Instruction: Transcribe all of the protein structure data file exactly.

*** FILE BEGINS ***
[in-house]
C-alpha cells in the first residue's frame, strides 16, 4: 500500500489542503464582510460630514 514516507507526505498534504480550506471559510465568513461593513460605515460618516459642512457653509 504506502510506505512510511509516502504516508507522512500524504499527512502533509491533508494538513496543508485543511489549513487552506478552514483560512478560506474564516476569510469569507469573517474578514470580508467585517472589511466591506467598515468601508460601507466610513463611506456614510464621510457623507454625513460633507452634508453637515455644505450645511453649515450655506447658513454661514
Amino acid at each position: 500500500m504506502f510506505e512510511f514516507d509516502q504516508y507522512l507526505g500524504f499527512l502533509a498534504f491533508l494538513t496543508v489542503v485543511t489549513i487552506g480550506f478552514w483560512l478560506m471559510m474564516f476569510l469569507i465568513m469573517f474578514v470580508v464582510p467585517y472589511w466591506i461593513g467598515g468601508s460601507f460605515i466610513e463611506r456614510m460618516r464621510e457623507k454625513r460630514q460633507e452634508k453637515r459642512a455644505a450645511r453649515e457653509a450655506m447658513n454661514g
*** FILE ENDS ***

[in-house]
C-alpha cells in the first residue's frame, strides 16, 4: 500500500489542503464582510460630514 514516507507526505498534504480550506471559510465568513461593513460605515460618516459642512457653509 504506502510506505512510511509516502504516508507522512500524504499527512502533509491533508494538513496543508485543511489549513487552506478552514483560512478560506474564516476569510469569507469573517474578514470580508467585517472589511466591506467598515468601508460601507466610513463611506456614510464621510457623507454625513460633507452634508453637515455644505450645511453649515450655506447658513454661514
Amino acid at each position: 500500500m504506502f510506505e512510511f514516507d509516502q504516508y507522512l507526505g500524504f499527512l502533509a498534504f491533508l494538513t496543508v489542503v485543511t489549513i487552506g480550506f478552514w483560512l478560506m471559510m474564516f476569510l469569507i465568513m469573517f474578514v470580508v464582510p467585517y472589511w466591506i461593513g467598515g468601508s460601507f460605515i466610513e463611506r456614510m460618516r464621510e457623507k454625513r460630514q460633507e452634508k453637515r459642512a455644505a450645511r453649515e457653509a450655506m447658513n454661514g